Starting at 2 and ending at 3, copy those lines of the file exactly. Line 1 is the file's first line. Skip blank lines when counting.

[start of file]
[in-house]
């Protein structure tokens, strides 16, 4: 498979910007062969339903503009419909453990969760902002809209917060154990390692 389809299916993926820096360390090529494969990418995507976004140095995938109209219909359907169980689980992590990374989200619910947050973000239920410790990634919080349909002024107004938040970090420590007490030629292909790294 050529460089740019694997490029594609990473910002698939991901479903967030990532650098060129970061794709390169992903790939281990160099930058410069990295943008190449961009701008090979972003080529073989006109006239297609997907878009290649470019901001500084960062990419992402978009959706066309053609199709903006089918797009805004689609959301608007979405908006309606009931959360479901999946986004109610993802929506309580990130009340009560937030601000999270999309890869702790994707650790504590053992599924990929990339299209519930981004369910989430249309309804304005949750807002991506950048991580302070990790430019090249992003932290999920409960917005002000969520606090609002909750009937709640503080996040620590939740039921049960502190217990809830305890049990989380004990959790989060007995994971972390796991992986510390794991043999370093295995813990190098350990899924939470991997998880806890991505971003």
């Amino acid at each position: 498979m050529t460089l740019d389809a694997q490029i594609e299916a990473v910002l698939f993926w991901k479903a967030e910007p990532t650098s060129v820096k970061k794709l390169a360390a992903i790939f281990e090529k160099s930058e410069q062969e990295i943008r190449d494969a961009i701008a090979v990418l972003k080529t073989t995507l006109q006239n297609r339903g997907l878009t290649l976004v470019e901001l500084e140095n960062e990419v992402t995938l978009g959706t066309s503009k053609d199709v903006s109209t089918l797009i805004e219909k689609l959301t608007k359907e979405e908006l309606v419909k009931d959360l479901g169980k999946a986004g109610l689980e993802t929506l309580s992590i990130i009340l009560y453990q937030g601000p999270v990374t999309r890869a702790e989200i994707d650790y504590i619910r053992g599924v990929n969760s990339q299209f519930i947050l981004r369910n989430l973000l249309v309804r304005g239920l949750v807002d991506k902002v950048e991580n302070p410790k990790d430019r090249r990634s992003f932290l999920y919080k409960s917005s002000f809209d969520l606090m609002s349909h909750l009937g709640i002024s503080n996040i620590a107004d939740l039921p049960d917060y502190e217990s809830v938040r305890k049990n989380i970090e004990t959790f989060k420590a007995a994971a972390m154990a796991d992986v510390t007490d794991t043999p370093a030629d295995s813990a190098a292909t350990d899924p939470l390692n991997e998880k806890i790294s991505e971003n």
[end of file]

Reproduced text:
């Protein structure tokens, strides 16, 4: 498979910007062969339903503009419909453990969760902002809209917060154990390692 389809299916993926820096360390090529494969990418995507976004140095995938109209219909359907169980689980992590990374989200619910947050973000239920410790990634919080349909002024107004938040970090420590007490030629292909790294 050529460089740019694997490029594609990473910002698939991901479903967030990532650098060129970061794709390169992903790939281990160099930058410069990295943008190449961009701008090979972003080529073989006109006239297609997907878009290649470019901001500084960062990419992402978009959706066309053609199709903006089918797009805004689609959301608007979405908006309606009931959360479901999946986004109610993802929506309580990130009340009560937030601000999270999309890869702790994707650790504590053992599924990929990339299209519930981004369910989430249309309804304005949750807002991506950048991580302070990790430019090249992003932290999920409960917005002000969520606090609002909750009937709640503080996040620590939740039921049960502190217990809830305890049990989380004990959790989060007995994971972390796991992986510390794991043999370093295995813990190098350990899924939470991997998880806890991505971003």
């Amino acid at each position: 498979m050529t460089l740019d389809a694997q490029i594609e299916a990473v910002l698939f993926w991901k479903a967030e910007p990532t650098s060129v820096k970061k794709l390169a360390a992903i790939f281990e090529k160099s930058e410069q062969e990295i943008r190449d494969a961009i701008a090979v990418l972003k080529t073989t995507l006109q006239n297609r339903g997907l878009t290649l976004v470019e901001l500084e140095n960062e990419v992402t995938l978009g959706t066309s503009k053609d199709v903006s109209t089918l797009i805004e219909k689609l959301t608007k359907e979405e908006l309606v419909k009931d959360l479901g169980k999946a986004g109610l689980e993802t929506l309580s992590i990130i009340l009560y453990q937030g601000p999270v990374t999309r890869a702790e989200i994707d650790y504590i619910r053992g599924v990929n969760s990339q299209f519930i947050l981004r369910n989430l973000l249309v309804r304005g239920l949750v807002d991506k902002v950048e991580n302070p410790k990790d430019r090249r990634s992003f932290l999920y919080k409960s917005s002000f809209d969520l606090m609002s349909h909750l009937g709640i002024s503080n996040i620590a107004d939740l039921p049960d917060y502190e217990s809830v938040r305890k049990n989380i970090e004990t959790f989060k420590a007995a994971a972390m154990a796991d992986v510390t007490d794991t043999p370093a030629d295995s813990a190098a292909t350990d899924p939470l390692n991997e998880k806890i790294s991505e971003n």